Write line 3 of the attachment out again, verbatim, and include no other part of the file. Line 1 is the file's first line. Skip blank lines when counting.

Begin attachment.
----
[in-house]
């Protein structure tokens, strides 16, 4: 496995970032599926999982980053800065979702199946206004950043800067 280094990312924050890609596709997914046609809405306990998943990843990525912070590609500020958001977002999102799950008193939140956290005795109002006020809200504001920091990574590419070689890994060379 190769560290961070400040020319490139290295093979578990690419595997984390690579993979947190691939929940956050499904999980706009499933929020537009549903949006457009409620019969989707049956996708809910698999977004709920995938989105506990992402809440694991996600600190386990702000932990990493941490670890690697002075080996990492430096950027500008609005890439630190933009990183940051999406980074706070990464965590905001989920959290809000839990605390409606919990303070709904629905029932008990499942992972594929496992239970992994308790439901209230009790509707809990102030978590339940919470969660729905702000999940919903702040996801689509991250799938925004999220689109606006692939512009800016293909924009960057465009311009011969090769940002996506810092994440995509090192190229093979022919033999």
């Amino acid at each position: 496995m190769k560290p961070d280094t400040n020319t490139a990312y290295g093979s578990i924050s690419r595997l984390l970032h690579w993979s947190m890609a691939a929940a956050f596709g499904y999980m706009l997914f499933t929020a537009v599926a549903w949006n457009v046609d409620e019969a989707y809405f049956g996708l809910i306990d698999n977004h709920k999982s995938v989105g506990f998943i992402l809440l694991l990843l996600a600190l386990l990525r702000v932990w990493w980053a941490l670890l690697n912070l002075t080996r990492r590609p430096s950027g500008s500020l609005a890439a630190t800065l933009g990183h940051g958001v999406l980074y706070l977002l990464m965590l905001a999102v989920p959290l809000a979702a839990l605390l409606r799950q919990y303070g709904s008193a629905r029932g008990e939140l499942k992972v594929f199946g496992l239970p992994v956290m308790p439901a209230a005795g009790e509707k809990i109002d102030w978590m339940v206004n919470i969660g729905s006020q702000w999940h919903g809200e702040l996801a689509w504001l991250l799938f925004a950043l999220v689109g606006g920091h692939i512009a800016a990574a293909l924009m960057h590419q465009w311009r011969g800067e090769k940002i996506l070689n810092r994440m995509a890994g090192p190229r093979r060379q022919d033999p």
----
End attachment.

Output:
């Amino acid at each position: 496995m190769k560290p961070d280094t400040n020319t490139a990312y290295g093979s578990i924050s690419r595997l984390l970032h690579w993979s947190m890609a691939a929940a956050f596709g499904y999980m706009l997914f499933t929020a537009v599926a549903w949006n457009v046609d409620e019969a989707y809405f049956g996708l809910i306990d698999n977004h709920k999982s995938v989105g506990f998943i992402l809440l694991l990843l996600a600190l386990l990525r702000v932990w990493w980053a941490l670890l690697n912070l002075t080996r990492r590609p430096s950027g500008s500020l609005a890439a630190t800065l933009g990183h940051g958001v999406l980074y706070l977002l990464m965590l905001a999102v989920p959290l809000a979702a839990l605390l409606r799950q919990y303070g709904s008193a629905r029932g008990e939140l499942k992972v594929f199946g496992l239970p992994v956290m308790p439901a209230a005795g009790e509707k809990i109002d102030w978590m339940v206004n919470i969660g729905s006020q702000w999940h919903g809200e702040l996801a689509w504001l991250l799938f925004a950043l999220v689109g606006g920091h692939i512009a800016a990574a293909l924009m960057h590419q465009w311009r011969g800067e090769k940002i996506l070689n810092r994440m995509a890994g090192p190229r093979r060379q022919d033999p």